For example: if you are on Facebook or filling out a form and some information or your login is already filled in in the spaces provided, this is called autofill. It’s activated by simply clicking Safari next to the Apple symbol in the menubar and selecting Private Browsing, then clicking “OK” to the prompt.

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            The reasons behind private mode differ for each individual. While we won’t go into all of those reasons, one thing that is  important to remember is that private browsing doesn’t forget the websites you visit. As we will see later on, Macs keep a second copy of the websites you visit in either mode. If you are in frantic mode looking for a solution to this, look no further.

            The Terminal Archive

            While Safari does a good job of keeping your search history out of prying eyes in the history tab, there is a less-than-obvious way to view a full list of visited websites on Mac. This is done in Terminal; the command-line emulator that allows you to make changes to your Mac.

            Terminal is located in the Utilities folder on your Mac. Once activated, simply add the command:

            dscacheutil -cachedump -entries Host

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            Once you hit “enter”, a list of the visited sites appear. Showing only the domains, the sites appear in a format of:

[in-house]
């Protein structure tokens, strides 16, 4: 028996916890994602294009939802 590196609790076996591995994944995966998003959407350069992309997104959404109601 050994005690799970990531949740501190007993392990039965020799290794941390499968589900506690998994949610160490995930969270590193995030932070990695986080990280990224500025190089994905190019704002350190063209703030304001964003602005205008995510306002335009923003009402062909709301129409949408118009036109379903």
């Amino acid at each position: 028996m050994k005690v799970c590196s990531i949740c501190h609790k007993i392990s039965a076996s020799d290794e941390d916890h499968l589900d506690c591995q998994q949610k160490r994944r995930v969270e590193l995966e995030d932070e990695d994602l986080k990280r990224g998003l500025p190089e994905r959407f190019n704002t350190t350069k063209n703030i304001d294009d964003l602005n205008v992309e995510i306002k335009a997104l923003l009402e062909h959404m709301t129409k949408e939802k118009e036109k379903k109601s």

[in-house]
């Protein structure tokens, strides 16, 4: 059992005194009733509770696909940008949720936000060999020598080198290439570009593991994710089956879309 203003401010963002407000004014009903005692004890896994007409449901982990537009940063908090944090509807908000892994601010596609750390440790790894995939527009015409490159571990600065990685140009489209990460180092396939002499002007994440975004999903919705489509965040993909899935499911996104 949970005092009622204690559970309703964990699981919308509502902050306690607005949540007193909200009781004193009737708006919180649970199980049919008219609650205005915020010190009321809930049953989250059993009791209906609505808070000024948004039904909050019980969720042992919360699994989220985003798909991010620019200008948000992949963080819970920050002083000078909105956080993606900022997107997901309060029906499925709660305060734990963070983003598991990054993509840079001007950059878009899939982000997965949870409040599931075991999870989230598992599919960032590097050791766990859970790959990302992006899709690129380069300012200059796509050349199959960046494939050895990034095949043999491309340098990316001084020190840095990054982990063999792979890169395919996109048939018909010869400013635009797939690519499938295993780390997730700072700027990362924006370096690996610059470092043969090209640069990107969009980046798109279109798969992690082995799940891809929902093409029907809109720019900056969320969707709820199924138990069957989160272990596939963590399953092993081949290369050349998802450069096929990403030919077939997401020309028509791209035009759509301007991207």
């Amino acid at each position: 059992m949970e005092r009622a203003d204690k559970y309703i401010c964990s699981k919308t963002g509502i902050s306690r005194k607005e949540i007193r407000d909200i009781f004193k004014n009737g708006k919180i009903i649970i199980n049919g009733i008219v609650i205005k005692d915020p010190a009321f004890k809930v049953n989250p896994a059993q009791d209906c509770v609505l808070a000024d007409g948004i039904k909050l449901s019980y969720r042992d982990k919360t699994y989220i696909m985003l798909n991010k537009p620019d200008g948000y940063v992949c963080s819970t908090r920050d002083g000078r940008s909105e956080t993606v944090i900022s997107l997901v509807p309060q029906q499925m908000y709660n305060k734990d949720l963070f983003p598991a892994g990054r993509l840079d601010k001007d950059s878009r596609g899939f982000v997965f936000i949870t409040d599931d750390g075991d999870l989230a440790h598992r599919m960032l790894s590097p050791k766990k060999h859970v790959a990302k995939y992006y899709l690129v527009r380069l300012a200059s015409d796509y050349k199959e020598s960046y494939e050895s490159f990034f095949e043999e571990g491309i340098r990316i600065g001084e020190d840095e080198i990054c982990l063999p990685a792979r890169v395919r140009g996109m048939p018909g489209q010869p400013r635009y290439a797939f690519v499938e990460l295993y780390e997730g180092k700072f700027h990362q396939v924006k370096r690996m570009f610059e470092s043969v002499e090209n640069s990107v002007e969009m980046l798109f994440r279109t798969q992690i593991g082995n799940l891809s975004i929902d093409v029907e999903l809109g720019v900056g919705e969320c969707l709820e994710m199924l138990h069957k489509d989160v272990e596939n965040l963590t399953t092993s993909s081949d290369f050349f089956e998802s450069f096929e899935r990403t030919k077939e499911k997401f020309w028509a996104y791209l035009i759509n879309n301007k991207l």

Key: h_name :(website domain)ipv4 :1

            However, there’s no need to fear—there is a way you can clear this information from Terminal with a command that’s just as simple.

            Clearing Your Tracks

            Just as simply as you were able to enter the command to view the websites, you can clear the cache that Terminal showed you with the comamnd:

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            dscacheutil -flushcache

            As the command denotes, this literally “flushes” the domains from Terminal. This does not prevent the record from continuing to be recorded for future sites, however, so if that’s an issue for you, repeat this process regularly.

            Other Browsers and Private Browsing

            Other browsers have this form of privacy mode for their service. They promise many of the same things as Safari, but they do not have the same Terminal issue due to how this command only presents websites visited on Safari (the browser Macs come shipped with).

            If you use Firefox, you’ll notice that its private mode is also known as Private Browsing. Chrome calls private mode Incognito, while Internet Explorer refers to it as InPrivate Browsing. Opera is the newest to the scene, denoting it as Private Tab. Safari is the oldest well-known browser with this feature.

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            As you can see, despite Private Browsing not being 100% private, Terminal allows for your browser to be. In what ways has Terminal helped your life or allowed you to become more productive? Let us know in the comments below.

            Featured photo credit: Benjamin Dada via unsplash.com